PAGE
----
11. I was with Team 68 in Mar ’70 – Mar ’71. for the first 6 months I was working as Ass’t Leader of a MAT (maybe 9) in Minh Duc. We worked 3 hamlets , one of them near the District HQ. 1 LT Greg (Last name escapes me) and E7′ Smith and Rodriguez were part of the team. That team was disbanded as I recall and I was move to lead a team working hamlets near to Vinh Long “city”. We worked out of the old French hotel for quite some time. My Asst. Leader was Mark (?) and sits Smith and Rodriguez came with. We had a medic Whittaker ? with us who was recovering from an incident with his original team that had been hit hard. Col Joy (Light Col promoted to Full Bird) was our Team Commander. I remember the club very well, many good memories of the “Establishment”. I only wish that I could remember some more names. Our team saw very little action – both good and bad feelings about that. I did come home all in one piece (the “good”) but without a CIB (the “bad) Didn’t mean much at the time, but now I am very active with Veterans groups (VFW, VVA and RFTW) and feel sort of undeserving of the accolades that I receive for my service. I would like to see if anyone remembers some of the men with whom I served. I would like to make some contact if the is possible.

    • Hey, Harry, while you were in Minh Duc, I was your province engineer advisor. By the time you moved up to the team hotel, I had rotated home. Col. Joy had just arrived in country and pinned my Bronze Star on me.

      • I don’t remember you, because I was still out in the field. But I do remember Col Joy. He was an Engineer, as I recall and spent some time in the field reviewing VN bridges. (I ended up as a civil engineer myself working in the Railroad Industry (UPRR & Amtrak))

        • Yeah, I was glad to be leaving. I don’t know that I would have liked having an Engineer full bull looking over my shoulder.

  12. Team 68 – April 1970 to November 1971 (MAT 99 Assistant Team Leader – April 1970 to November 1970 and Assistant S-3/TOC Chief – November 1970 to November 1971).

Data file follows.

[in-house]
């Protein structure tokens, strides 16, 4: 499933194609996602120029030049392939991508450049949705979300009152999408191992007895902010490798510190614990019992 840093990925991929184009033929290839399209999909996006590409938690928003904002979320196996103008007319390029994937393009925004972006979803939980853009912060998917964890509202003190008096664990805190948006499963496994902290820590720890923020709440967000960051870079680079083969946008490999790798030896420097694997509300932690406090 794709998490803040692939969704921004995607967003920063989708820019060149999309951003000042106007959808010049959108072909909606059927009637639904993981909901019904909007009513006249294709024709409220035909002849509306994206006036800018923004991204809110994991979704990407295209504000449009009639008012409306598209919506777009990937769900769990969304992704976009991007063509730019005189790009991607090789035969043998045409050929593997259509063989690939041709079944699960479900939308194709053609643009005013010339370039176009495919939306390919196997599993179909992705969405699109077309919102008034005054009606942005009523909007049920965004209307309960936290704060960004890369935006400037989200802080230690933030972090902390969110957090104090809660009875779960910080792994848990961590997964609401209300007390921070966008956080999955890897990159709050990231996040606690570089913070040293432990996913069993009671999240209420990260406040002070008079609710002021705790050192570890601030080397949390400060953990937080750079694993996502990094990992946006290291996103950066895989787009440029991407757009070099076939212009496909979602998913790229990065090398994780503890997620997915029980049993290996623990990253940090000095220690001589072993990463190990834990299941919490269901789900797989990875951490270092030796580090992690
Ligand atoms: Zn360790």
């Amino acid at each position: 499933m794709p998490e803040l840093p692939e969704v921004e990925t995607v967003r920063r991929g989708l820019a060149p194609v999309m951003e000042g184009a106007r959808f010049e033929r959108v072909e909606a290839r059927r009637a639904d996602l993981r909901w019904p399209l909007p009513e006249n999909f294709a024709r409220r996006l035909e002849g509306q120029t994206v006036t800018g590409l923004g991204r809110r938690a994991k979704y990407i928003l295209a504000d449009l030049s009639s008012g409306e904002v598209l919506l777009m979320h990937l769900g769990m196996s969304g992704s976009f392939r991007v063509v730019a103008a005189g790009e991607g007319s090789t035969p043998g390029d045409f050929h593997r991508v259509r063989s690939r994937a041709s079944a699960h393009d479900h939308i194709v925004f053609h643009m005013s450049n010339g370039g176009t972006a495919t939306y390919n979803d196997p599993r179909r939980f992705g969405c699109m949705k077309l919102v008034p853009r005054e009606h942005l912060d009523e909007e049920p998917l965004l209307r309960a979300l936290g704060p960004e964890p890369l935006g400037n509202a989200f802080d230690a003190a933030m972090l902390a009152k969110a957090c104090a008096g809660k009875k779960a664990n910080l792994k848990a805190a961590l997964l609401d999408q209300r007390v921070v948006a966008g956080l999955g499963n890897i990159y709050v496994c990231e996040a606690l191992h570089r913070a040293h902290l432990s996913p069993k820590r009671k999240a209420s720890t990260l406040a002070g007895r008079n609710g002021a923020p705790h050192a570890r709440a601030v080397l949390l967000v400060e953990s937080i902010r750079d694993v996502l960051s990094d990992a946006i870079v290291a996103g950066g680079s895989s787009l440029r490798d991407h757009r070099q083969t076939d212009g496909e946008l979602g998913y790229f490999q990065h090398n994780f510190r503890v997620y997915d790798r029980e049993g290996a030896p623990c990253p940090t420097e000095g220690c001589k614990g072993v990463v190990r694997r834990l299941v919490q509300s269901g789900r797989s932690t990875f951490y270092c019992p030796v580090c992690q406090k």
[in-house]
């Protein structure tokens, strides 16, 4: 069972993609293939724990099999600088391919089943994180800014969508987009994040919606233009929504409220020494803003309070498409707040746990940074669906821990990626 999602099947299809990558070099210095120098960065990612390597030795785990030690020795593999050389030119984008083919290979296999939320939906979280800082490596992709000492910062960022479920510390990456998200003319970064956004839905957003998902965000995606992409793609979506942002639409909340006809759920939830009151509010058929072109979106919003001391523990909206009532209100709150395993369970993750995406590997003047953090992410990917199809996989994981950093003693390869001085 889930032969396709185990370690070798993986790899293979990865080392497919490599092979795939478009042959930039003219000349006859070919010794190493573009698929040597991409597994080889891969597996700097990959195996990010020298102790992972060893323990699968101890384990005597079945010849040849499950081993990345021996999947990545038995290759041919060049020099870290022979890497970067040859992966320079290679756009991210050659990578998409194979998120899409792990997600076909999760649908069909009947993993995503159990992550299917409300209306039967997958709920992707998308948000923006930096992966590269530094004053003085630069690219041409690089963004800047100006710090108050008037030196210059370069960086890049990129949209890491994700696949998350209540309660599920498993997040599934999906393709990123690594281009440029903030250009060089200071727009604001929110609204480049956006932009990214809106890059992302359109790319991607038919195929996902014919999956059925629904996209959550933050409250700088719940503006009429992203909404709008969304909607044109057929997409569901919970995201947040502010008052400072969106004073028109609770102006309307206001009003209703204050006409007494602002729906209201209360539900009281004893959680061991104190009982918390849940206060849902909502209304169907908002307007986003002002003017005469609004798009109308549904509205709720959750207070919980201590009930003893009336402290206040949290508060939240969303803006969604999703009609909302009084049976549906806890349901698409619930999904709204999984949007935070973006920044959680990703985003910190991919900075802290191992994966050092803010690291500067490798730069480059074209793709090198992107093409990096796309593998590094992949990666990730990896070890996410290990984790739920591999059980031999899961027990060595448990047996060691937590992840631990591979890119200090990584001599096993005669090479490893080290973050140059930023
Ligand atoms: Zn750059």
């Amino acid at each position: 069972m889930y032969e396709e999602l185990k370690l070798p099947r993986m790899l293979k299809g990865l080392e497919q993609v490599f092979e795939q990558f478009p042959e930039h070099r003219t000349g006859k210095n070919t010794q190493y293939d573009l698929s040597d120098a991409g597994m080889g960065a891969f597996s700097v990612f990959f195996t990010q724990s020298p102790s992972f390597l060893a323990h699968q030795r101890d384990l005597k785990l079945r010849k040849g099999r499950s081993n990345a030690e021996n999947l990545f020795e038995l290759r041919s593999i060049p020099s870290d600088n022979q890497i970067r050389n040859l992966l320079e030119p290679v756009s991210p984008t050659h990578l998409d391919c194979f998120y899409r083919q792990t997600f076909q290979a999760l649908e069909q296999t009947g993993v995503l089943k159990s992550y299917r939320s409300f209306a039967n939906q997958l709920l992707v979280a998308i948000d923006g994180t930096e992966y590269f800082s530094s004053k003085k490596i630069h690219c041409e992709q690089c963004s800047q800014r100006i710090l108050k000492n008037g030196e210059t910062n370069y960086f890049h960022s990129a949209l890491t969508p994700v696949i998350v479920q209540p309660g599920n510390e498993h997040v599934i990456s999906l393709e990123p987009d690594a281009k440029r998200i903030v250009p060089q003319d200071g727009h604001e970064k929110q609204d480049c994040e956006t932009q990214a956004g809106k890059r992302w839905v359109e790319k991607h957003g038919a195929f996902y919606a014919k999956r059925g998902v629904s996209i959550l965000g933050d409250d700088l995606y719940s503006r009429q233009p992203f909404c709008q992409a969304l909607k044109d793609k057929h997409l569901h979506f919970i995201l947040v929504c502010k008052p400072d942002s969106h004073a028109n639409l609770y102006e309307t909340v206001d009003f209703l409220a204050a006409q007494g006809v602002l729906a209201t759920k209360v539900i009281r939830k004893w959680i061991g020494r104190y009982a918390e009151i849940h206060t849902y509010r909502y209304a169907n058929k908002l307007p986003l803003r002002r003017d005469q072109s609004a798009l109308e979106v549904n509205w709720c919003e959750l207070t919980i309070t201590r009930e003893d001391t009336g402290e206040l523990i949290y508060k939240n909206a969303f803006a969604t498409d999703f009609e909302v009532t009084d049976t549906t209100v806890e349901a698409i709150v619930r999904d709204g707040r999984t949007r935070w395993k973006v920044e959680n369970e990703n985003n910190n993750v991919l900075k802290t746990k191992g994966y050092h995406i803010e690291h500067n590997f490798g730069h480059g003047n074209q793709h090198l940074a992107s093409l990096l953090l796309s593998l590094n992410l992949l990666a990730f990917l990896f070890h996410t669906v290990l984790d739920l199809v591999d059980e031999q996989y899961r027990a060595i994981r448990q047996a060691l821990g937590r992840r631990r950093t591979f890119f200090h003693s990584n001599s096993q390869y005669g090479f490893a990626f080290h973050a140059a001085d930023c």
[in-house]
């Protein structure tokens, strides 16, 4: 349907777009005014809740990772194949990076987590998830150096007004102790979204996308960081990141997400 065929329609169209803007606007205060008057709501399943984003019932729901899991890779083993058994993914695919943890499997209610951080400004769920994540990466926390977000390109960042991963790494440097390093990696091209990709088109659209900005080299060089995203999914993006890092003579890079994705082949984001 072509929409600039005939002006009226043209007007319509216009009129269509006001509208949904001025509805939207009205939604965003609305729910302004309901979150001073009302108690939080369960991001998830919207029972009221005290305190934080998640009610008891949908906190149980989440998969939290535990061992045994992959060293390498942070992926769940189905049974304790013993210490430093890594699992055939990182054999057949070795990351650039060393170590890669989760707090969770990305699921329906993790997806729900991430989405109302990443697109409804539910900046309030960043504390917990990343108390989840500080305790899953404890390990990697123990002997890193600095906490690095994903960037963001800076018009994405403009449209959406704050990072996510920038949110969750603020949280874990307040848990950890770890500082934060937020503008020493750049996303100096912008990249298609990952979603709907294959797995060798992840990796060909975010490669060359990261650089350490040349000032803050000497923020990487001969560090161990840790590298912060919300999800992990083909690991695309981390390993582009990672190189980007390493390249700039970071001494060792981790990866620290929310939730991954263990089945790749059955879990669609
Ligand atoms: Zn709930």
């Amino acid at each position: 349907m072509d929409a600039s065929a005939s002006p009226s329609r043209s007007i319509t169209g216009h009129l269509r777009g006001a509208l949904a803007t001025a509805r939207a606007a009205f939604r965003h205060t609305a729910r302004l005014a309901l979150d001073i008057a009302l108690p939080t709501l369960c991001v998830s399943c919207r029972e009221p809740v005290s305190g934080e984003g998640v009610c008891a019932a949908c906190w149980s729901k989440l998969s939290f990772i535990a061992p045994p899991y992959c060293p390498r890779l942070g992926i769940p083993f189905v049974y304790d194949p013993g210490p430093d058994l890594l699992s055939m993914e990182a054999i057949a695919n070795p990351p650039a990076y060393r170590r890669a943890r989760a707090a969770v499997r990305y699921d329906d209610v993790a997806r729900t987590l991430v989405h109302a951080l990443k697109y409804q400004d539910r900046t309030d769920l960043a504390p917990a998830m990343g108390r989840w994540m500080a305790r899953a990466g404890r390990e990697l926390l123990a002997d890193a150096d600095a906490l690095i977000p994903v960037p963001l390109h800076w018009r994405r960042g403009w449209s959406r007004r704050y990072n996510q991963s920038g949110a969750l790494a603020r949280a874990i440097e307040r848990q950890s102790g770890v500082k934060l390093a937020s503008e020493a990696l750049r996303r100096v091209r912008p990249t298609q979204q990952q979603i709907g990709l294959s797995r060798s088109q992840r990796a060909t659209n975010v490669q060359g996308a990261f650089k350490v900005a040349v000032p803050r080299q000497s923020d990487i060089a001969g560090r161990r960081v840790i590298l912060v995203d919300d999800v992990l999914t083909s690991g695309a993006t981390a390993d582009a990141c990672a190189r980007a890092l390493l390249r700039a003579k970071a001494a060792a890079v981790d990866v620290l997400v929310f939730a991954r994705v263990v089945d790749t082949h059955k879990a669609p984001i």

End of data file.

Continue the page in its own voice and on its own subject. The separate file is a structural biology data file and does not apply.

• Based on your dates of assignment to Team 68, Mr. Hefner, perhaps you knew (or knew of) the late Infantry Lt. Col. John G. Dawson, Senior Advisor Team 68 ’71-’72. You might remember him for his stories of World War II in the Pacific as an NCO, and of Korea where he served as an Infantry platoon leader straight out of ROTC. His last duty station before Team 68 was Chief of Protocol, HQ U.S. Army Pacific at Fort Shafter, Hawaii. Prior to that he commanded a battalion at Fort Hood, Texas.

  13. hi out thier, i was around there in 70 71 pulled some duty in civ clothes recall the cicle dam can not spell getting old i guess i lived in compond turiong right from cyc toward can tao small place safety noway can not see to well plase forgive the typing had my e-7 strip puy on thier col. t himself did the honor drinks at roof club hope all is well lee

      • A. McT I would not know anything about that time farm nice to here from some one. forgive my typing I hint an pick age and eye sight Giad you made it back I was in tm43 also in 1964 _65 T^he club had a dirt board at the bar area i became pettey good thanks for the reply live well rto sparks lee

  14. Greetings,
    New on here, was with Team 60, 16th Regiment, August 70 to August 71. Just trying to put the pieces together again after all this time. I remember staying at what I was told was an old French Hotel. Was Team 60 and Team 68 in that same hotel? Was the noisy club I went to a few times located there? I remember there was a separate compound or house were support, resupplies, etc for the 16th came out of. The NCO assigned there had to go back there when the club closed, might be were I was able to borrow a jeep from where I could stay out all night. LOL I remember playing poker with Sgt. Grigsby and Sgt. Frye there. Grigs was with us, not sure about Frye, we all would come and go at different times.

    • I left in late Aug of 70. Team 68 was in the old French hotel with the club on top. I am unfamiliar with Team 60. Team 68 was on the left just before you got into Vinh Long.

      • Thanks for the reply. Haven’t nudged the cobwebs out enough to place were everything was. Only spent 6 or 7 days between assignments in Vinh Long, longest was a 43 day stretch.

    • Yes it was an old French hotel. They called the club the Delta Club. I was with 525 M.I. My partner and I quartered there with Team 68 for security. July 72 until the cease fire was signed.

    • Happy New Year to all,

      Bob Joplin, Team 52/68 here,

      I remember reading something about a reunion sometime this spring. Anyone out there have any details? I missed the last one and looking forward to catching up.



    • It was an old French Hotel. Club was noisy on the weekends. I was with 525 M.I. Group. Stayed there as a “guest” from July 72 until the cease fire was signed in January 73.

  15. During 69-70, your 2 Province Engineer Officers were a couple of your favorites. Rob Sommer was in charge of the club (bar). Only I was better liked than him…..I was the pay officer.

  16. Hello,